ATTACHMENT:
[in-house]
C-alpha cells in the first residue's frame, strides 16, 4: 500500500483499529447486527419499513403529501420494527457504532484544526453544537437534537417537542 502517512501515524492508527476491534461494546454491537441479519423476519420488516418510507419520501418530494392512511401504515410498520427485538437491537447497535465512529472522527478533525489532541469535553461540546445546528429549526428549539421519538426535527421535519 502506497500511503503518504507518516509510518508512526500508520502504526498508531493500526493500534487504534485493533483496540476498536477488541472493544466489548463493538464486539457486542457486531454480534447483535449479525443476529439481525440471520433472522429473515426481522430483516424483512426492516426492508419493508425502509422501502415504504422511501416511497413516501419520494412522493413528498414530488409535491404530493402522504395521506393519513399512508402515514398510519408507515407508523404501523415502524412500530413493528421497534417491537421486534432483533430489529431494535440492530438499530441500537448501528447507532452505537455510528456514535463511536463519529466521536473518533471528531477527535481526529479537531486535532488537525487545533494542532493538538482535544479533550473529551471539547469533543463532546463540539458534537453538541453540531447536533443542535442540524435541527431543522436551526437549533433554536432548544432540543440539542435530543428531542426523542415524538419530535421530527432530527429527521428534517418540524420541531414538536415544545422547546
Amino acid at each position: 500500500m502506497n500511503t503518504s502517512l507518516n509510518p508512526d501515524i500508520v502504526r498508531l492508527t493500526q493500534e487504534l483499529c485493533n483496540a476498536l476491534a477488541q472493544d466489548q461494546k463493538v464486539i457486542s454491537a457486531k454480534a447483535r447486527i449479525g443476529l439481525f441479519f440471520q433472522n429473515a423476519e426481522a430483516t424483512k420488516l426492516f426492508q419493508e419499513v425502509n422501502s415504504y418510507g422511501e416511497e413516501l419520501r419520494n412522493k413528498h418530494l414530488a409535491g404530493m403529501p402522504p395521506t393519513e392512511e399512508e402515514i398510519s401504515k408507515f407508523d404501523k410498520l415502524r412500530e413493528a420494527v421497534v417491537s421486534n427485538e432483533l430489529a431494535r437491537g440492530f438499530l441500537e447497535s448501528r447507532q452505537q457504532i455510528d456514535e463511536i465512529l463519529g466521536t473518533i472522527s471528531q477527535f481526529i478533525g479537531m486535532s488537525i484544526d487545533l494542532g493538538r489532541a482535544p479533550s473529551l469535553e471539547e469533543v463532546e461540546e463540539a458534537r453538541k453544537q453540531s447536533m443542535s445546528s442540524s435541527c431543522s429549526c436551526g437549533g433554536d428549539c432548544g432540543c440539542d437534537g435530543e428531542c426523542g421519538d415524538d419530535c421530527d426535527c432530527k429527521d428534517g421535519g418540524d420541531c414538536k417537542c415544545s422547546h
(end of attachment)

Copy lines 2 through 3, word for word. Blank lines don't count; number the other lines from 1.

C-alpha cells in the first residue's frame, strides 16, 4: 500500500483499529447486527419499513403529501420494527457504532484544526453544537437534537417537542 502517512501515524492508527476491534461494546454491537441479519423476519420488516418510507419520501418530494392512511401504515410498520427485538437491537447497535465512529472522527478533525489532541469535553461540546445546528429549526428549539421519538426535527421535519 502506497500511503503518504507518516509510518508512526500508520502504526498508531493500526493500534487504534485493533483496540476498536477488541472493544466489548463493538464486539457486542457486531454480534447483535449479525443476529439481525440471520433472522429473515426481522430483516424483512426492516426492508419493508425502509422501502415504504422511501416511497413516501419520494412522493413528498414530488409535491404530493402522504395521506393519513399512508402515514398510519408507515407508523404501523415502524412500530413493528421497534417491537421486534432483533430489529431494535440492530438499530441500537448501528447507532452505537455510528456514535463511536463519529466521536473518533471528531477527535481526529479537531486535532488537525487545533494542532493538538482535544479533550473529551471539547469533543463532546463540539458534537453538541453540531447536533443542535442540524435541527431543522436551526437549533433554536432548544432540543440539542435530543428531542426523542415524538419530535421530527432530527429527521428534517418540524420541531414538536415544545422547546
Amino acid at each position: 500500500m502506497n500511503t503518504s502517512l507518516n509510518p508512526d501515524i500508520v502504526r498508531l492508527t493500526q493500534e487504534l483499529c485493533n483496540a476498536l476491534a477488541q472493544d466489548q461494546k463493538v464486539i457486542s454491537a457486531k454480534a447483535r447486527i449479525g443476529l439481525f441479519f440471520q433472522n429473515a423476519e426481522a430483516t424483512k420488516l426492516f426492508q419493508e419499513v425502509n422501502s415504504y418510507g422511501e416511497e413516501l419520501r419520494n412522493k413528498h418530494l414530488a409535491g404530493m403529501p402522504p395521506t393519513e392512511e399512508e402515514i398510519s401504515k408507515f407508523d404501523k410498520l415502524r412500530e413493528a420494527v421497534v417491537s421486534n427485538e432483533l430489529a431494535r437491537g440492530f438499530l441500537e447497535s448501528r447507532q452505537q457504532i455510528d456514535e463511536i465512529l463519529g466521536t473518533i472522527s471528531q477527535f481526529i478533525g479537531m486535532s488537525i484544526d487545533l494542532g493538538r489532541a482535544p479533550s473529551l469535553e471539547e469533543v463532546e461540546e463540539a458534537r453538541k453544537q453540531s447536533m443542535s445546528s442540524s435541527c431543522s429549526c436551526g437549533g433554536d428549539c432548544g432540543c440539542d437534537g435530543e428531542c426523542g421519538d415524538d419530535c421530527d426535527c432530527k429527521d428534517g421535519g418540524d420541531c414538536k417537542c415544545s422547546h